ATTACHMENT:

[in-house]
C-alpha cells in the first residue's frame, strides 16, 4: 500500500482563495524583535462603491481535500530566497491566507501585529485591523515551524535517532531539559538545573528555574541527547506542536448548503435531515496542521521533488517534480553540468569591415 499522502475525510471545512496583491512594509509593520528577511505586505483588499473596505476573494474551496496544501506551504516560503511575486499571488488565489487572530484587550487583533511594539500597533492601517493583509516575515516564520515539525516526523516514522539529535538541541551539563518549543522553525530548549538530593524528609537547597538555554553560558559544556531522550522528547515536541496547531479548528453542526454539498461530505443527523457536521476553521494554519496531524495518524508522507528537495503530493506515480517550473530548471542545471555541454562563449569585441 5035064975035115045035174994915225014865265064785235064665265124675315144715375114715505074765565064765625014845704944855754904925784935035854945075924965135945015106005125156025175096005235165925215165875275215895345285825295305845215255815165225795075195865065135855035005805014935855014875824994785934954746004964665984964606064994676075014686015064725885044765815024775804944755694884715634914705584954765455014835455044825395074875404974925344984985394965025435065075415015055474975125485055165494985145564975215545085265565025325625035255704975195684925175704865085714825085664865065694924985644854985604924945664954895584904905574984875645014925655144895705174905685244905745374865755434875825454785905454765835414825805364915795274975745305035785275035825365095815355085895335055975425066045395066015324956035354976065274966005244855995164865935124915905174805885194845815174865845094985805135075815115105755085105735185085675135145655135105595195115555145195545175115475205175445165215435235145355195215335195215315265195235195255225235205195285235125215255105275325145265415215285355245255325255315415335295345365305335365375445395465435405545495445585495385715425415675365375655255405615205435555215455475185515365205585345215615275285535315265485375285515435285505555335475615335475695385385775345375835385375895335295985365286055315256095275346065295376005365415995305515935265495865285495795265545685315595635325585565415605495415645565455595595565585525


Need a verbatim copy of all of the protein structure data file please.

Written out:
[in-house]
C-alpha cells in the first residue's frame, strides 16, 4: 500500500482563495524583535462603491481535500530566497491566507501585529485591523515551524535517532531539559538545573528555574541527547506542536448548503435531515496542521521533488517534480553540468569591415 499522502475525510471545512496583491512594509509593520528577511505586505483588499473596505476573494474551496496544501506551504516560503511575486499571488488565489487572530484587550487583533511594539500597533492601517493583509516575515516564520515539525516526523516514522539529535538541541551539563518549543522553525530548549538530593524528609537547597538555554553560558559544556531522550522528547515536541496547531479548528453542526454539498461530505443527523457536521476553521494554519496531524495518524508522507528537495503530493506515480517550473530548471542545471555541454562563449569585441 5035064975035115045035174994915225014865265064785235064665265124675315144715375114715505074765565064765625014845704944855754904925784935035854945075924965135945015106005125156025175096005235165925215165875275215895345285825295305845215255815165225795075195865065135855035005805014935855014875824994785934954746004964665984964606064994676075014686015064725885044765815024775804944755694884715634914705584954765455014835455044825395074875404974925344984985394965025435065075415015055474975125485055165494985145564975215545085265565025325625035255704975195684925175704865085714825085664865065694924985644854985604924945664954895584904905574984875645014925655144895705174905685244905745374865755434875825454785905454765835414825805364915795274975745305035785275035825365095815355085895335055975425066045395066015324956035354976065274966005244855995164865935124915905174805885194845815174865845094985805135075815115105755085105735185085675135145655135105595195115555145195545175115475205175445165215435235145355195215335195215315265195235195255225235205195285235125215255105275325145265415215285355245255325255315415335295345365305335365375445395465435405545495445585495385715425415675365375655255405615205435555215455475185515365205585345215615275285535315265485375285515435285505555335475615335475695385385775345375835385375895335295985365286055315256095275346065295376005365415995305515935265495865285495795265545685315595635325585565415605495415645565455595595565585525